This is quite different from systems that separate the source code from the executable program, in which there is always a danger that the two may diverge. This is particularly likely if we do not compile the entire program from scratch every time — perhaps because it is too slow to do so — and instead split the program into components which are compiled separately and then linked together to form the complete executable. In that case, it is all too easy for a programmer to edit the source files for two components but only recompile one of them; or to recompile all the changed source files but forget to relink the results. It becomes even more confusing when some parts of the program depend on other parts: perhaps the programmer has only edited one source file, but other parts of the program depend on the code defined in that source file. In that case, some source files need to be recompiled even though they themselves have not been changed. There are many ways in which the final executable might not accurately reflect the content of all of the source files. This can be extremely frustrating for the programmer: they may spend hours trying to debug a failing test, when in fact the bug has already been fixed but the relevant source file has not been recompiled. Perhaps worse, all the tests may pass when in fact the source contains a bug.

In 1976, Stuart Feldman solved this problem by writing a program called Make. This program keeps track of dependencies: if the programmer changes one source file, Make knows not only to recompile that file but also which other files depend on that file and so must be recompiled in turn. After building a program with Make, we can be confident that the resulting executable is entirely consistent with all of its source code.

Stuart Feldman described the event that prompted him to create Make:

Make originated with a visit from Steve Johnson (author of yacc, etc.), storming into my office, cursing the Fates that had caused him to waste a morning debugging a correct program (bug had been fixed, file hadn't been compiled, cc *.o was therefore unaffected). As I had spent a part of the previous evening coping with the same disaster on a project I was working on, the idea of a tool to solve it came up. It began with an elaborate idea of a dependency analyzer, boiled down to something much simpler, and turned into Make that weekend.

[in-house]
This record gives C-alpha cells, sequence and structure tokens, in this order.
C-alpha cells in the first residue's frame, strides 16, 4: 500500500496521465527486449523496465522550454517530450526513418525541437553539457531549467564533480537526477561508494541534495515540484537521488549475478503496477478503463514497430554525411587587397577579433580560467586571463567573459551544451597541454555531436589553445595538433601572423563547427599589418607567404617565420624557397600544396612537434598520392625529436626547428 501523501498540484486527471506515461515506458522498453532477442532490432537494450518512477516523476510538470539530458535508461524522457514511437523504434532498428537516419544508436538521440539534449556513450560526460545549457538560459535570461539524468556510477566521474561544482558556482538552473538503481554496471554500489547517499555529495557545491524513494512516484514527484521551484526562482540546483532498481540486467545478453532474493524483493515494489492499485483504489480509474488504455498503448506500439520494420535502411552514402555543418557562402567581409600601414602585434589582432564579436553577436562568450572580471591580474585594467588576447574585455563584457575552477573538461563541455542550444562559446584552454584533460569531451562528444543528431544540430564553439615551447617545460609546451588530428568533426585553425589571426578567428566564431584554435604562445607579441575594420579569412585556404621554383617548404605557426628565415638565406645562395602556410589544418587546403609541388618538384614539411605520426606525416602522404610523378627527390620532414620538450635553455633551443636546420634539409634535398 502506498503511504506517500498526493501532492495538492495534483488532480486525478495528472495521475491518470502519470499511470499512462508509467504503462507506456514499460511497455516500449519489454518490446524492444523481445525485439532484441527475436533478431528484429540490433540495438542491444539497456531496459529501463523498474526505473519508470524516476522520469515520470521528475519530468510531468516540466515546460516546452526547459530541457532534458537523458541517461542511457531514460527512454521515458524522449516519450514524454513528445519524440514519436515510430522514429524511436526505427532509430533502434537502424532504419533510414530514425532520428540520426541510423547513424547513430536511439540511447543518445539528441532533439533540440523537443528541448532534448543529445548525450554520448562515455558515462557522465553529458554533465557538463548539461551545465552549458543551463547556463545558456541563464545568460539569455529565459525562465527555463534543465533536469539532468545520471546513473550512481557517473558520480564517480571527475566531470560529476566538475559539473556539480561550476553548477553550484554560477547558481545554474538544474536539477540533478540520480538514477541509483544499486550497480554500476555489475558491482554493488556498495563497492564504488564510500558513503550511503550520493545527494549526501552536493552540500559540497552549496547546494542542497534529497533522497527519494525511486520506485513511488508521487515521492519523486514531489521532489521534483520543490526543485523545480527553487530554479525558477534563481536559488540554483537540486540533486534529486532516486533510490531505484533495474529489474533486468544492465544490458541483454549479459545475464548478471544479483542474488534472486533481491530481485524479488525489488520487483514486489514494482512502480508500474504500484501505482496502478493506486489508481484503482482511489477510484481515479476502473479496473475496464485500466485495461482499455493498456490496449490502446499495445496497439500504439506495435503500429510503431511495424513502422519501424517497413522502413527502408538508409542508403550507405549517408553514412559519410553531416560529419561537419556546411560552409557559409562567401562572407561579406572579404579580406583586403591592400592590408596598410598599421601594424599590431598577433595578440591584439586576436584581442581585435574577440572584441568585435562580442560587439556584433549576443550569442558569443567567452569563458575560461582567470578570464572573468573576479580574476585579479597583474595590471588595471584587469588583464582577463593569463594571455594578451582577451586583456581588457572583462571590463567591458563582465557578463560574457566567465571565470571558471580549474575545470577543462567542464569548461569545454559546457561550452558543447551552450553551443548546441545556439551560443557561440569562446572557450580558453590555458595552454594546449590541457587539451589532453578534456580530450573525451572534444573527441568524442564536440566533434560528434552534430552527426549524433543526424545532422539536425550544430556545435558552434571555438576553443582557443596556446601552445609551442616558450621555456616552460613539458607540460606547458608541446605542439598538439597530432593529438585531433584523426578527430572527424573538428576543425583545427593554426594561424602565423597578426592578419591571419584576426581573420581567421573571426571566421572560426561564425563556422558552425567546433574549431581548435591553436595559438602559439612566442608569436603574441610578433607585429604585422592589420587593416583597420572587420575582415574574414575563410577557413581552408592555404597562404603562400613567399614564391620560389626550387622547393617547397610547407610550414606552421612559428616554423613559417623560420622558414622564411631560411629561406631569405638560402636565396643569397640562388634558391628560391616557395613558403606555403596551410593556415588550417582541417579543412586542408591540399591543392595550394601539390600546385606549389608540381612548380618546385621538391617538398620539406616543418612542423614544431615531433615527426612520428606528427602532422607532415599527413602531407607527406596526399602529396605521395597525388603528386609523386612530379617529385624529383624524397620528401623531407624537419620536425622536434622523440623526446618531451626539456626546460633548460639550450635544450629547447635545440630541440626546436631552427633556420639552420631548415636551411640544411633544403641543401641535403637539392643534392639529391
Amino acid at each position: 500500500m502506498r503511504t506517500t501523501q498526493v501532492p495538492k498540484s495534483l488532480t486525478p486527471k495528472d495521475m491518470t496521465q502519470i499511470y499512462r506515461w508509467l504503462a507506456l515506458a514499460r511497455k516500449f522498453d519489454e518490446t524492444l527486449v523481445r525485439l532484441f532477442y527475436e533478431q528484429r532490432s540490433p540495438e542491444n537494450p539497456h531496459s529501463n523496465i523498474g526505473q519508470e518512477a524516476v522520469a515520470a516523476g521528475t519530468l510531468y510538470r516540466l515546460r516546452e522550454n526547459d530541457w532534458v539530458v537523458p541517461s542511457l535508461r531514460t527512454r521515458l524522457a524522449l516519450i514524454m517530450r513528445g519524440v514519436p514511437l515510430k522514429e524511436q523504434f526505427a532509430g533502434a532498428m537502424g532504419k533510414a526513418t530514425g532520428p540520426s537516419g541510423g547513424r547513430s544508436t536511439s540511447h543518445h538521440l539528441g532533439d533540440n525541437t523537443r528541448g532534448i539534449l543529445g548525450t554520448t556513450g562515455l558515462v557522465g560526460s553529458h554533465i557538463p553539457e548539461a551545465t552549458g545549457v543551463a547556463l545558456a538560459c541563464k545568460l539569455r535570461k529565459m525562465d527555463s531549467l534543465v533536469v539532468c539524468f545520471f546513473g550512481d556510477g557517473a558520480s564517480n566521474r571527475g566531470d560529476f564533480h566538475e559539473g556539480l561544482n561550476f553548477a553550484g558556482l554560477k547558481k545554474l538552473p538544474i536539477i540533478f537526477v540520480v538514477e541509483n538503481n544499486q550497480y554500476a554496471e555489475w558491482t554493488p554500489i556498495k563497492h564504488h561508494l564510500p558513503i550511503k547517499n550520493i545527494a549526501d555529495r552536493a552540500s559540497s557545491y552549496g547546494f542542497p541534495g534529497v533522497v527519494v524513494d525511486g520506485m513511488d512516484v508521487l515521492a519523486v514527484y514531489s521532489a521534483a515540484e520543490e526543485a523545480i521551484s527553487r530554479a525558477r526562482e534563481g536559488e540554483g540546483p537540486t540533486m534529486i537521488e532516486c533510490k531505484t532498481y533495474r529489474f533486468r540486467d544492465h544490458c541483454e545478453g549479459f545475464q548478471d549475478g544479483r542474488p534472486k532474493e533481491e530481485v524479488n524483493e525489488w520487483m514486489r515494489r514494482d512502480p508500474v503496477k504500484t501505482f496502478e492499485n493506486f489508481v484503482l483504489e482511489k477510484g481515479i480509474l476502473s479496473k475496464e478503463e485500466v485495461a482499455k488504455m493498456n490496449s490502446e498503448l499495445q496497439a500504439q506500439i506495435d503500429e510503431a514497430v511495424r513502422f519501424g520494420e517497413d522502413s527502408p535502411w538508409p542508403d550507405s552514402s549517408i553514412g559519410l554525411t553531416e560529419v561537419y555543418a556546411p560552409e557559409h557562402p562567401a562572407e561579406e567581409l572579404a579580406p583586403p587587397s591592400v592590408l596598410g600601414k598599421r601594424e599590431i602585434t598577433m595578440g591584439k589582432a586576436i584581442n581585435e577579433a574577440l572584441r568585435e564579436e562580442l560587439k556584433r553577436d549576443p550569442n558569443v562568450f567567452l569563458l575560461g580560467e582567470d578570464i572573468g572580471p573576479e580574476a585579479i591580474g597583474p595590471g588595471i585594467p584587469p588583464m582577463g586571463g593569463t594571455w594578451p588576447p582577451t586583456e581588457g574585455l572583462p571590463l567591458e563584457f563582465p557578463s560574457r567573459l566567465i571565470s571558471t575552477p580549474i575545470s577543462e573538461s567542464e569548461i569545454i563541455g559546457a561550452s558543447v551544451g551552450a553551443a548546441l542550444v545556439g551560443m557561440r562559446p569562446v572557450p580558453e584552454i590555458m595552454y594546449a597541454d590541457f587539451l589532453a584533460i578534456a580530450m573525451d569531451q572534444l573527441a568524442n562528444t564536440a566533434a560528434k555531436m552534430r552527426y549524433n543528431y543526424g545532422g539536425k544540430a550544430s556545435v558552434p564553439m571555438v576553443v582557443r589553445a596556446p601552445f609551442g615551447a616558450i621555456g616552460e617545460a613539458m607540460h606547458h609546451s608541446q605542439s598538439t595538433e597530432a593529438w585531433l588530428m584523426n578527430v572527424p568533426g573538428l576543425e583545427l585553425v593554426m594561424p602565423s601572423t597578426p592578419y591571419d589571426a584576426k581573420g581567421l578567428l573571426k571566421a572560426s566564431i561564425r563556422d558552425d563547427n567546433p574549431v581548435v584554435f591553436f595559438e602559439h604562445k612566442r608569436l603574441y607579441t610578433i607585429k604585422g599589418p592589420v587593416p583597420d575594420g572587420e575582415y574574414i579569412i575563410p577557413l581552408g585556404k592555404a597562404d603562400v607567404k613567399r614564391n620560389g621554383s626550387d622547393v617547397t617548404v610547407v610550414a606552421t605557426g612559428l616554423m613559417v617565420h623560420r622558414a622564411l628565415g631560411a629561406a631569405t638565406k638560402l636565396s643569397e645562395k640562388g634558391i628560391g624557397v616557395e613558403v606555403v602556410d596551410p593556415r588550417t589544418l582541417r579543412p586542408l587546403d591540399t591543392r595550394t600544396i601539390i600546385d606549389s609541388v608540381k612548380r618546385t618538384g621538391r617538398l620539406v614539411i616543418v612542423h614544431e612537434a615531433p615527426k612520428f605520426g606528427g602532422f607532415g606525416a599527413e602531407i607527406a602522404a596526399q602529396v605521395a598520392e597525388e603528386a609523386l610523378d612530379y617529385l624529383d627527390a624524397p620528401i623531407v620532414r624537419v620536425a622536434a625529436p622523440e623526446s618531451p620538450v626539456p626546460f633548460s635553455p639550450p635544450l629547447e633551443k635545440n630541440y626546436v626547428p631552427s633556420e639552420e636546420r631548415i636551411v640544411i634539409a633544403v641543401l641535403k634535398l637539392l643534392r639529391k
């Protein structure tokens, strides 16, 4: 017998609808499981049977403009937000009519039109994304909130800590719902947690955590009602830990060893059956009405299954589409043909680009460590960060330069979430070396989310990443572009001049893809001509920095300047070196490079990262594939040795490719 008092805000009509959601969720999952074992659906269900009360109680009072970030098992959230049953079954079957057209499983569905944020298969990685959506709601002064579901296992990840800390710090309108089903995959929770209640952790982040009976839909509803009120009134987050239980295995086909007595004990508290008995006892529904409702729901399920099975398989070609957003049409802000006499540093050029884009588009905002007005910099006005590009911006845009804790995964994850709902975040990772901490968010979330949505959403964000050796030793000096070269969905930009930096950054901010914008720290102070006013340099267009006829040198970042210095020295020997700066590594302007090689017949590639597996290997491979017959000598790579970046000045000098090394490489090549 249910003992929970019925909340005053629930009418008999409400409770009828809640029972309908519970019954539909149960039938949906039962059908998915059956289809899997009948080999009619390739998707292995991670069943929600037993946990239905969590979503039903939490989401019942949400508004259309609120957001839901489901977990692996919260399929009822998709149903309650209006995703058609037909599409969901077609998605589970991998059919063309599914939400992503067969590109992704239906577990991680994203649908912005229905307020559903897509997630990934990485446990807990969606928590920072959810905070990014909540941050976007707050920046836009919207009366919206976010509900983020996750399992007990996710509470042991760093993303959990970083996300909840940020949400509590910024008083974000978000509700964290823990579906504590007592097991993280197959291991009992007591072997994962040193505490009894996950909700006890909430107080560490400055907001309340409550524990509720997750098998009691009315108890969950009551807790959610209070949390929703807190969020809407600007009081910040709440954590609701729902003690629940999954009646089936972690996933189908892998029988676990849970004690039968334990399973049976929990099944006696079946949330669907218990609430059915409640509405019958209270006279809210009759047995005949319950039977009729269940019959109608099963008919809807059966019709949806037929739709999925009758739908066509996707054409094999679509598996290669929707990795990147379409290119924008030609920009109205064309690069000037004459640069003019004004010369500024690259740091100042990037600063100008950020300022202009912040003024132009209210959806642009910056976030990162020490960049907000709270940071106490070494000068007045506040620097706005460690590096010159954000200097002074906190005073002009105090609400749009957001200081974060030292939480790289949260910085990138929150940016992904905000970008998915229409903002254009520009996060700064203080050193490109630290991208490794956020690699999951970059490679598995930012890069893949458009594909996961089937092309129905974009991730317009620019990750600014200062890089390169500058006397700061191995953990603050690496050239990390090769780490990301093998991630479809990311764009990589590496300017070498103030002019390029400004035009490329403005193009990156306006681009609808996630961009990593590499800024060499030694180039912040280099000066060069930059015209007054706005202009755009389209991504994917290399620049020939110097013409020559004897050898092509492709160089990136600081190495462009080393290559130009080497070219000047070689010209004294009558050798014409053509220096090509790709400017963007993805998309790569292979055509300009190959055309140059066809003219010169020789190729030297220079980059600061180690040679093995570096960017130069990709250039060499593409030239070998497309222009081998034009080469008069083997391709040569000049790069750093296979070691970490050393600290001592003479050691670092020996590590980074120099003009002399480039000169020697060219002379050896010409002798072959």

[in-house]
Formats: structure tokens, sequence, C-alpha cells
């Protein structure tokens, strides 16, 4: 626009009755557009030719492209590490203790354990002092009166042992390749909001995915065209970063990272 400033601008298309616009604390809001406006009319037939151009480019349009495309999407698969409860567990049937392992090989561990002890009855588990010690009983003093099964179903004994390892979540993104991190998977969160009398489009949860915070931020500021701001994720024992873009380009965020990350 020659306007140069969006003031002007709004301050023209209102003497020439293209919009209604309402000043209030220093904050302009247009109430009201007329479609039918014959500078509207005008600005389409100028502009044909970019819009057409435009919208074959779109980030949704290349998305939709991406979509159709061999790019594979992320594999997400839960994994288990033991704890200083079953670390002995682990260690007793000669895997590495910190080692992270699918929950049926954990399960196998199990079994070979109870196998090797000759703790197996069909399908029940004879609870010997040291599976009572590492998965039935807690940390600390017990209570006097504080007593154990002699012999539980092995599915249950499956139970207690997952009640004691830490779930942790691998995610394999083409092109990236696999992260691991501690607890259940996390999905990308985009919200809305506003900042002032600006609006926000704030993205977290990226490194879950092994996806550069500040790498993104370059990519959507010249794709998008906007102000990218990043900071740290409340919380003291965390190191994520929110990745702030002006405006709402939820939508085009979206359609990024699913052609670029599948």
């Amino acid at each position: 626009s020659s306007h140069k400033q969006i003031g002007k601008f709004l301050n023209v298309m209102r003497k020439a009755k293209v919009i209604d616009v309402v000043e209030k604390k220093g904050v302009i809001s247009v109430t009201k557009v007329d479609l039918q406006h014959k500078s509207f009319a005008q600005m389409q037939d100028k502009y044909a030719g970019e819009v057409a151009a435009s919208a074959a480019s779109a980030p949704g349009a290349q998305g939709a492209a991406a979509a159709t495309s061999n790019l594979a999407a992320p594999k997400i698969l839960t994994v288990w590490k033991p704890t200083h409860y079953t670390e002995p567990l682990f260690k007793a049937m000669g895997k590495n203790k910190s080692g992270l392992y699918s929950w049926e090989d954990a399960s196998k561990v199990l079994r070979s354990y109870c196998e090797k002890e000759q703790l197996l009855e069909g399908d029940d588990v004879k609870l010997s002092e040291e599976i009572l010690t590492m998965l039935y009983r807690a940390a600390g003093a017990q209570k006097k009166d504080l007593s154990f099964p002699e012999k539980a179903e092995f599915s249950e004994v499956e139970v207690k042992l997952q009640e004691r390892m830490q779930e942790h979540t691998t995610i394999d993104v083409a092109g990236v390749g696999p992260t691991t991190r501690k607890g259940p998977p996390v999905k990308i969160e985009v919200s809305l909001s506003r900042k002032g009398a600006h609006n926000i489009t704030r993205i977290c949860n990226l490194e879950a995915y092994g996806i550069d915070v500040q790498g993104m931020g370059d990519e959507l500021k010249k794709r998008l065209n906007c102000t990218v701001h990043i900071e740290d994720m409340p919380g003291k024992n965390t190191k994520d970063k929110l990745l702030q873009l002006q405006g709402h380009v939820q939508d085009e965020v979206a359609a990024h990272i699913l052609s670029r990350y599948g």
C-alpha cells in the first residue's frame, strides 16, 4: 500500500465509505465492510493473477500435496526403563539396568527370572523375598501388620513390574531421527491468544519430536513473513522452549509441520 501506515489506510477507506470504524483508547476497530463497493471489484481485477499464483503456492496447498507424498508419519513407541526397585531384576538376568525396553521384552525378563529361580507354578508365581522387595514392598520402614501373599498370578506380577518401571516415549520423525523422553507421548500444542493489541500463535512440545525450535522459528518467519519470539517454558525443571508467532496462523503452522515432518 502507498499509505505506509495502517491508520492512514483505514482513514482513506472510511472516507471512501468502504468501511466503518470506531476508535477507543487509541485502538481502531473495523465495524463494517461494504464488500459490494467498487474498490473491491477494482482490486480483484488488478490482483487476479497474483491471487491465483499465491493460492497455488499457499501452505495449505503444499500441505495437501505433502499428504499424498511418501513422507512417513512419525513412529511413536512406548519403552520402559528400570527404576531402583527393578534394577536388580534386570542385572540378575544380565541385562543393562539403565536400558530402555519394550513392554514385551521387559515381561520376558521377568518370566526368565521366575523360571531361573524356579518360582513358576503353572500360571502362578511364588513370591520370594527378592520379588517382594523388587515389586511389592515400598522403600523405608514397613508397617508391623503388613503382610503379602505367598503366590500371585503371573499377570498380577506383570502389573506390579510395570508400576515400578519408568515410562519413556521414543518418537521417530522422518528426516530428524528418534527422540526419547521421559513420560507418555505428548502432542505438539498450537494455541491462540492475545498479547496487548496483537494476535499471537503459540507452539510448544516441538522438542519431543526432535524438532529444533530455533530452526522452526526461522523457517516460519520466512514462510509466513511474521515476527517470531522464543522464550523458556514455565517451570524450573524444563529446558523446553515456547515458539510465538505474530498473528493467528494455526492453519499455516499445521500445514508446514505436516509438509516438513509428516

Make was released with V7 UNIX in 1979 and since then we have been largely free of such disasters. New build tools have been written which improve on Make in various ways, but most programs today are built with some sort of dependency tracking that ensures that the executables we run stay in sync with the source code that we edit.

However, there has recently been a renewal of interest in interactive programming. Perhaps the most popular of the new interactive programming environments are Jupyter Notebooks. These are commonly used by data scientists for exploratory work: their interactive and graphical nature make them particularly well-suited for that. They consist of a continuously running Python process along with a number of cells containing Python code. When a cell is evaluated, the code within it is executed by the running process. Then the results, which can be textual or graphical, are displayed. By interleaving explanatory text with the Python cells and their results, data scientists can create a sort of interactive document: it's a data science experiment that contains both the code and the results and can be re-run with the click of a button. It's quite a cool idea... but it has some issues. In particular, data scientists can evaluate any cell at any time and in any order. They can also edit the Python code in a cell and not evaluate it. Since all cells are executed within the same continuously running Python process, so each cell has access to the results of any cell that has already been evaluated, and they can all implicitly depend on each other.

Joel Grus gave a great talk at JupyterCon in 2018, entitled "I don't like notebooks". During the talk, he says that his "number one fundamental complaint" about Jupyter Notebooks is that "notebooks have tons and tons of hidden state that's easy to screw up and difficult to reason about". He provides multiple examples of notebooks in which the result of evaluating cells is not consistent with the source code visible in those cells. Sometimes this is because the source code has been edited but not yet re-run. Sometimes it is because a different cell, whose code depends on the result of a cell that has been edited and re-run, has not itself been re-run. In effect, Jupyter Notebooks have recreated the "disaster" that prompted Stuart Feldman to write Make more than 40 years ago.